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Report: Oil spill from Yolanda-damaged barge raises air poison levels in Iloilo village

November 22, 2013 8:00am

Fumes from an oil spill from a National Power Corp. barge damaged by Typhoon Yolanda (Haiyan) has raised air poison levels in a village in Estancia town in Iloilo province, an Iloilo-based news site reported Friday.

Health Secretary Enrique Ona said air pollution levels at Barangay Botongon had reached 16.9 parts per million, which is considered critical, The Daily Guardian reported.

Ona also called for an “urgent relocation” of the 1,174 families or 4,444 people in the area after he went to the area Thursday with Dr. Bessie Antonio, an oil spill toxicologist from the Poison Control Unit of East Avenue Medical Center.

“The first step of action is to control the spread of the leak and to get in touch with health facilities. There must be daily monitoring. We still cannot assess how long this will last because we still have to check with the experts,” he added.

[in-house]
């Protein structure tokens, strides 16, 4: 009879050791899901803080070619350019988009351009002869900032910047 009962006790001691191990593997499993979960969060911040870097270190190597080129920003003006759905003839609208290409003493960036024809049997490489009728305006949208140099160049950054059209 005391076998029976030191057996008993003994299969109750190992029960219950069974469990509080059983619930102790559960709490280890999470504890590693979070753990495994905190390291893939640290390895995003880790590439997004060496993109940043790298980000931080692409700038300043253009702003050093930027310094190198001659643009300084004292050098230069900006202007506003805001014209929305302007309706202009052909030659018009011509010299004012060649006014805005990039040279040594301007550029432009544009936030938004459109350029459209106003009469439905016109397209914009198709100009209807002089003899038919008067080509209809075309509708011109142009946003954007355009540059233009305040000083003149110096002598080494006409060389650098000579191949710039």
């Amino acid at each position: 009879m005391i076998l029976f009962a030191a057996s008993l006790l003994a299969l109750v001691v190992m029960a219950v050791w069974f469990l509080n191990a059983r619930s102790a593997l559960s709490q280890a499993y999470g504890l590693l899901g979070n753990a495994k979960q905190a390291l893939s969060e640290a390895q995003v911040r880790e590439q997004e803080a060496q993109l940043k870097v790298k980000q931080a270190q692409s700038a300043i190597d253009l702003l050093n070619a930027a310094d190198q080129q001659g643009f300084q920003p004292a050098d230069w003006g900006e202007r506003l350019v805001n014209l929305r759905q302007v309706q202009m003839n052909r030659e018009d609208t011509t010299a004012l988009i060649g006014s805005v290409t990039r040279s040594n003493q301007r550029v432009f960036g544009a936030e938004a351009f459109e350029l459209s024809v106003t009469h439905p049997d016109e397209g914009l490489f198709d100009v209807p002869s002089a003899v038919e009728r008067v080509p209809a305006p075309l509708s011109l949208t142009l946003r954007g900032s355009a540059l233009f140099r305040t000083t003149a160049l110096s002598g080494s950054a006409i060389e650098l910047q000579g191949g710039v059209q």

For her part, Antonio warned the oil spill may cause cough and fever, and long-term conditions like a plastic anemia, lung cancer and leukemia.

The Daily Guardian cited data from the Australian Maritime Safety Authority saying the current legal limit for this oily discharge is 15 parts of oil to one million parts of water (15 parts per million).

Bunker fuel spilled from the Napocor's Power Barge 103 after big waves from Yolanda caused it to slam into the shoreline.

The barge had also crashed into a house, killing Gael Manguito, 59, and Keycha Manguito, 2. Many family members were injured.

Estancia Mayor Rene Cordero said the oil spill may have reached as far as neighboring Batad town, about 10 km away.

He said this may affect the livelihood of local residents, which is fishing.

Ona said national and local government officials will provide assistance to those affected by the oil spill. He added Napocor should also help since it owns the barge.

Meanwhile, the DOH on Thursday took random samples of air and water and of marine life like fish and shells. These will be brought to the Bureau of Fisheries and Aquatic Resources (BFAR). — LBG, GMA News
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